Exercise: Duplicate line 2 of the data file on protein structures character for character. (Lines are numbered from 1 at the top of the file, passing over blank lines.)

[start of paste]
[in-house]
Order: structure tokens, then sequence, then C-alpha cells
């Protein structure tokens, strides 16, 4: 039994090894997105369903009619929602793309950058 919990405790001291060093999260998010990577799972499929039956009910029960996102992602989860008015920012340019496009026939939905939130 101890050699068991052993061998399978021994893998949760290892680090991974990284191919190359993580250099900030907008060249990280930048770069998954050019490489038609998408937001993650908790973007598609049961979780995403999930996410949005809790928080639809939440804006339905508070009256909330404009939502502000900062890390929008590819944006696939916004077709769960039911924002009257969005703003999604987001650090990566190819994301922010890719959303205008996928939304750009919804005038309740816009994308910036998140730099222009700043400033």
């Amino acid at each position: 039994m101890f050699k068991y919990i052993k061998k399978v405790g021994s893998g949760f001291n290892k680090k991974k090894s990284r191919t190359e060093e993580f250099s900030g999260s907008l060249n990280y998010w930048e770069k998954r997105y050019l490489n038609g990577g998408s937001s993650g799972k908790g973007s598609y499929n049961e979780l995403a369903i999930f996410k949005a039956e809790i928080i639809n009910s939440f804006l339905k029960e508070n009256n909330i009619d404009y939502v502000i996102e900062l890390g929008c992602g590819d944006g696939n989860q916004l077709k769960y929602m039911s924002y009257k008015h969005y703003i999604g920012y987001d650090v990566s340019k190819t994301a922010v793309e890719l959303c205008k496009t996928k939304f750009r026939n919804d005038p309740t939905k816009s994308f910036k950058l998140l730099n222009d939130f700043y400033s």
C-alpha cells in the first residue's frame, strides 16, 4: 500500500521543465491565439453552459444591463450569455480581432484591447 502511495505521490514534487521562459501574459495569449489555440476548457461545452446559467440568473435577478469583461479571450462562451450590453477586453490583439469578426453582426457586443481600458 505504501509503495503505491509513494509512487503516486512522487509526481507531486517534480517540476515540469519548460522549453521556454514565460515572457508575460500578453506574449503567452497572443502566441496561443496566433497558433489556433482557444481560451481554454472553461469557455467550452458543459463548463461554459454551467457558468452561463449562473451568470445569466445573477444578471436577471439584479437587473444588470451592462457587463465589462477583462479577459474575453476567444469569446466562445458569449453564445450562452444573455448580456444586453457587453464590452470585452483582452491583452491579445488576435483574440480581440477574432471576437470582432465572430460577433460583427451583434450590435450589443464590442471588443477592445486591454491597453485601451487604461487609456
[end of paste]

Order: structure tokens, then sequence, then C-alpha cells